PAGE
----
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Steady-state brain glucose transport kinetics re-evaluated with a four-state conformational model

Duarte, João M N LU ; Morgenthaler, Florence D; Lei, Hongxia; Poitry-Yamate, Carol and Gruetter, Rolf (2009) In Frontiers in Neuroenergetics 1. p.6-6
Abstract

Glucose supply from blood to brain occurs through facilitative transporter proteins. A near linear relation between brain and plasma glucose has been experimentally determined and described by a reversible model of enzyme kinetics. A conformational four-state exchange model accounting for trans-acceleration and asymmetry of the carrier was included in a recently developed multi-compartmental model of glucose transport. Based on this model, we demonstrate that brain glucose (G(brain)) as function of plasma glucose (G(plasma)) can be described by a single analytical equation namely comprising three kinetic compartments: blood, endothelial cells and brain. Transport was described by four parameters: apparent half saturation constant K(t),... (More)

Glucose supply from blood to brain occurs through facilitative transporter proteins. A near linear relation between brain and plasma glucose has been experimentally determined and described by a reversible model of enzyme kinetics. A conformational four-state exchange model accounting for trans-acceleration and asymmetry of the carrier was included in a recently developed multi-compartmental model of glucose transport. Based on this model, we demonstrate that brain glucose (G(brain)) as function of plasma glucose (G(plasma)) can be described by a single analytical equation namely comprising three kinetic compartments: blood, endothelial cells and brain. Transport was described by four parameters: apparent half saturation constant K(t), apparent maximum rate constant T(max), glucose consumption rate CMR(glc), and the iso-inhibition constant K(ii) that suggests G(brain) as inhibitor of the isomerisation of the unloaded carrier. Previous published data, where G(brain) was quantified as a function of plasma glucose by either biochemical methods or NMR spectroscopy, were used to determine the aforementioned kinetic parameters. Glucose transport was characterized by K(t) ranging from 1.5 to 3.5 mM, T(max)/CMR(glc) from 4.6 to 5.6, and K(ii) from 51 to 149 mM. It was noteworthy that K(t) was on the order of a few mM, as previously determined from the reversible model. The conformational four-state exchange model of glucose transport into the brain includes both efflux and transport inhibition by G(brain), predicting that G(brain) eventually approaches a maximum concentration. However, since K(ii) largely exceeds G(plasma), iso-inhibition is unlikely to be of substantial importance for plasma glucose below 25 mM. As a consequence, the reversible model can account for most experimental observations under euglycaemia and moderate cases of hypo- and hyperglycaemia.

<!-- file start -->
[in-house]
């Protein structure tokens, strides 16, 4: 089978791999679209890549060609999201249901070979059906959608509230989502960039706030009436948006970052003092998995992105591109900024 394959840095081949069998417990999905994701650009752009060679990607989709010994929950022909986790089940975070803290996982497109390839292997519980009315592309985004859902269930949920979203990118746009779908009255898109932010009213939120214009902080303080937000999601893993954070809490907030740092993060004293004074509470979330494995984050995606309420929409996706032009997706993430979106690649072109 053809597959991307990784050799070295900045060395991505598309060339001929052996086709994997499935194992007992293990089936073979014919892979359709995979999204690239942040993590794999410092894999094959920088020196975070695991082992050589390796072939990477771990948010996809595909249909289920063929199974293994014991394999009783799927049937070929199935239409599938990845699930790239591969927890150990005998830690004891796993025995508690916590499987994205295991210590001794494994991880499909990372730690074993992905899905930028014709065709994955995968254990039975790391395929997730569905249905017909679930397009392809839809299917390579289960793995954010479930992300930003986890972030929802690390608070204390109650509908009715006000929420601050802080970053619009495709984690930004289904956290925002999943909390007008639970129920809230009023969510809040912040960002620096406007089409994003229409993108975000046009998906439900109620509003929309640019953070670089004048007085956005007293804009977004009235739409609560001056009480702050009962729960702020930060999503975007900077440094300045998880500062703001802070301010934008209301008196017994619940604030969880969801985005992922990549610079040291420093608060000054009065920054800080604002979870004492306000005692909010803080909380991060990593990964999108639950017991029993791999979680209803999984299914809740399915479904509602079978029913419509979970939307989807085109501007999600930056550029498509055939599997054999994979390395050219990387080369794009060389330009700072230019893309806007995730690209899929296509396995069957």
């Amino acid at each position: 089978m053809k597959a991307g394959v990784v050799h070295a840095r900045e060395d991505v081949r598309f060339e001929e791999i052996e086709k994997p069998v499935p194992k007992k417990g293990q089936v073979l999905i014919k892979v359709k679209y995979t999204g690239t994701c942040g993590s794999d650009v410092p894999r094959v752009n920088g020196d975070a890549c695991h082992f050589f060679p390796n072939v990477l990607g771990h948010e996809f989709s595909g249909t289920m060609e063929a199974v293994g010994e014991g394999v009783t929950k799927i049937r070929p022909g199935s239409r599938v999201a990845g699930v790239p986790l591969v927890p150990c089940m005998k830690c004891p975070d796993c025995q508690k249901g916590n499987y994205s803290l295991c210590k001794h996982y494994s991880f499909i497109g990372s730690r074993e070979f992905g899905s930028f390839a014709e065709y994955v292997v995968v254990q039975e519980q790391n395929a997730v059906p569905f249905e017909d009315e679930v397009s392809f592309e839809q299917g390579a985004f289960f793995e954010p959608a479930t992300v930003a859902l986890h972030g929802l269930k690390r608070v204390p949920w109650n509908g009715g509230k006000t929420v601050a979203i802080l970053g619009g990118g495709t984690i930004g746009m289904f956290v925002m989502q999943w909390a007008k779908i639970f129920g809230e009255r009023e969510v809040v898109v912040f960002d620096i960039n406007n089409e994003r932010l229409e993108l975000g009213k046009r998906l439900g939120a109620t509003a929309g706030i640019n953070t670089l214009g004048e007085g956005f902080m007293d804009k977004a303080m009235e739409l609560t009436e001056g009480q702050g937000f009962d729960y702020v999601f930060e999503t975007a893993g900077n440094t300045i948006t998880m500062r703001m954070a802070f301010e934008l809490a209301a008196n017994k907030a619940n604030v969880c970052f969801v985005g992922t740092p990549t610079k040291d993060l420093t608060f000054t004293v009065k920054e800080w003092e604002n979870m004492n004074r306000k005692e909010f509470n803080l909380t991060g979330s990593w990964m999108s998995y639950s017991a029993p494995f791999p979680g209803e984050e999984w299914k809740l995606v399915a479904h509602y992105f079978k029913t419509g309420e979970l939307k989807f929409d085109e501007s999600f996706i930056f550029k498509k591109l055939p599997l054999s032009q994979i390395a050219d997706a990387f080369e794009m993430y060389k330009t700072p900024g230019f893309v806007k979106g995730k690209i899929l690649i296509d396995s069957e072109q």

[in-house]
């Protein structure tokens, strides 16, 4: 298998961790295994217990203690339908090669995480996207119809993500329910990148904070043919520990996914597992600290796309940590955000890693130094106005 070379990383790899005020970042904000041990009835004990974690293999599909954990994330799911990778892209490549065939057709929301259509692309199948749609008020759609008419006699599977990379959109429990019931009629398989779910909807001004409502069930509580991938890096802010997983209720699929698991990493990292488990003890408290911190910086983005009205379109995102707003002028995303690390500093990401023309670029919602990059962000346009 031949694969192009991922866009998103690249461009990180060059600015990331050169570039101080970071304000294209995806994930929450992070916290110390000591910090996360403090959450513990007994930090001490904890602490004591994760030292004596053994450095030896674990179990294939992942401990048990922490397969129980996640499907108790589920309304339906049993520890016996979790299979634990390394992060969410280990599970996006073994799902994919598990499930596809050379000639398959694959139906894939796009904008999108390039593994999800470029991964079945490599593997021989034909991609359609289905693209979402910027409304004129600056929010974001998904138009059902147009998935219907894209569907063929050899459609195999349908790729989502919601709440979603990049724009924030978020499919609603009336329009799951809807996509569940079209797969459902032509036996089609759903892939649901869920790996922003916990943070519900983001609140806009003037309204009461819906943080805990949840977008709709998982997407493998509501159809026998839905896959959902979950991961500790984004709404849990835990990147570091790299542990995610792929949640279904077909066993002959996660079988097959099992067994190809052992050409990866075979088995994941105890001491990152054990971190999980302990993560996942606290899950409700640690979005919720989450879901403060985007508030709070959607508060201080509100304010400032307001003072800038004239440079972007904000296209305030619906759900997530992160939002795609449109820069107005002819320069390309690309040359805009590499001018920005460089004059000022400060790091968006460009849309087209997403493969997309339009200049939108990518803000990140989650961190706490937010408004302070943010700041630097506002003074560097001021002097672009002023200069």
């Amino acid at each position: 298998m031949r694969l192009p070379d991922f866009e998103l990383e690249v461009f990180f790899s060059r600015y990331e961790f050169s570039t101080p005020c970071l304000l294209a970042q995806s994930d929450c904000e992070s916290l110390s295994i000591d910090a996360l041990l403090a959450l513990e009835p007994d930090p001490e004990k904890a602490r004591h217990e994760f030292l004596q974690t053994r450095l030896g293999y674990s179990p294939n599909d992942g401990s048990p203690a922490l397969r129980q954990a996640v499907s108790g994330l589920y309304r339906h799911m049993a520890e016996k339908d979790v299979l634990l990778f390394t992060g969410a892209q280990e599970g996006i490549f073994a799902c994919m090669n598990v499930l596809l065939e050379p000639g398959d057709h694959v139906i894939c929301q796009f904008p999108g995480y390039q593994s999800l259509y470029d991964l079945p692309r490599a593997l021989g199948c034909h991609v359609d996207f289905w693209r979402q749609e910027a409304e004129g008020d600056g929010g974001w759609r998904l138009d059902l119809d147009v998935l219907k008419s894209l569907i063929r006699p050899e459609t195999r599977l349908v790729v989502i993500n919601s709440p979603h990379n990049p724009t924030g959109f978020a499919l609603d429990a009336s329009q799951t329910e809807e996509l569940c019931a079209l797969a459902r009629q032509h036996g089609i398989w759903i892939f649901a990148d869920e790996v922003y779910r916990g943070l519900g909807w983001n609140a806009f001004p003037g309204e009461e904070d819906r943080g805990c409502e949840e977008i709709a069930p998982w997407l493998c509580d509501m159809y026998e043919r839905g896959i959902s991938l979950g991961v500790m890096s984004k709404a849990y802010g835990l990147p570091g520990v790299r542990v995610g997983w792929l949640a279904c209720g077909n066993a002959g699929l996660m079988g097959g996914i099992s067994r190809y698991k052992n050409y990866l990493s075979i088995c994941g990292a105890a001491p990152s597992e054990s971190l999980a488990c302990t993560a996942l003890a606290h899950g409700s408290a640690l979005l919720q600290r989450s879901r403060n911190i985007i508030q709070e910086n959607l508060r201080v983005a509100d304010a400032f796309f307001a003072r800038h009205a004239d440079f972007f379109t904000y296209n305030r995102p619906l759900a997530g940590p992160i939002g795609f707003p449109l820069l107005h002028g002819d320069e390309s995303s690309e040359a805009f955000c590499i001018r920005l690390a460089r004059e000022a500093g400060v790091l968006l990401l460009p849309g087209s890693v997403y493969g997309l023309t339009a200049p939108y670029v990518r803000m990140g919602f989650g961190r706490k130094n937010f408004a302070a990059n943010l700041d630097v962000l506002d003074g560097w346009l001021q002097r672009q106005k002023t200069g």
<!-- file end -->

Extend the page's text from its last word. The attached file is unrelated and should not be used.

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keywords
Journal Article
in
Frontiers in Neuroenergetics
volume
1
pages
6 - 6
publisher
Frontiers Media S. A.
ISSN
1662-6427
DOI
10.3389/neuro.14.006.2009
language
English
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@article{39490dea-9317-4e2e-ae23-388cc7fc788c,
  abstract     = {<p>Glucose supply from blood to brain occurs through facilitative transporter proteins. A near linear relation between brain and plasma glucose has been experimentally determined and described by a reversible model of enzyme kinetics. A conformational four-state exchange model accounting for trans-acceleration and asymmetry of the carrier was included in a recently developed multi-compartmental model of glucose transport. Based on this model, we demonstrate that brain glucose (G(brain)) as function of plasma glucose (G(plasma)) can be described by a single analytical equation namely comprising three kinetic compartments: blood, endothelial cells and brain. Transport was described by four parameters: apparent half saturation constant K(t), apparent maximum rate constant T(max), glucose consumption rate CMR(glc), and the iso-inhibition constant K(ii) that suggests G(brain) as inhibitor of the isomerisation of the unloaded carrier. Previous published data, where G(brain) was quantified as a function of plasma glucose by either biochemical methods or NMR spectroscopy, were used to determine the aforementioned kinetic parameters. Glucose transport was characterized by K(t) ranging from 1.5 to 3.5 mM, T(max)/CMR(glc) from 4.6 to 5.6, and K(ii) from 51 to 149 mM. It was noteworthy that K(t) was on the order of a few mM, as previously determined from the reversible model. The conformational four-state exchange model of glucose transport into the brain includes both efflux and transport inhibition by G(brain), predicting that G(brain) eventually approaches a maximum concentration. However, since K(ii) largely exceeds G(plasma), iso-inhibition is unlikely to be of substantial importance for plasma glucose below 25 mM. As a consequence, the reversible model can account for most experimental observations under euglycaemia and moderate cases of hypo- and hyperglycaemia.</p>},
  author       = {Duarte, João M N and Morgenthaler, Florence D and Lei, Hongxia and Poitry-Yamate, Carol and Gruetter, Rolf},
  issn         = {1662-6427},
  keyword      = {Journal Article},
  language     = {eng},
  pages        = {6--6},
  publisher    = {Frontiers Media S. A.},
  series       = {Frontiers in Neuroenergetics},
  title        = {Steady-state brain glucose transport kinetics re-evaluated with a four-state conformational model},
  url          = {http://dx.doi.org/10.3389/neuro.14.006.2009},
  volume       = {1},
  year         = {2009},
}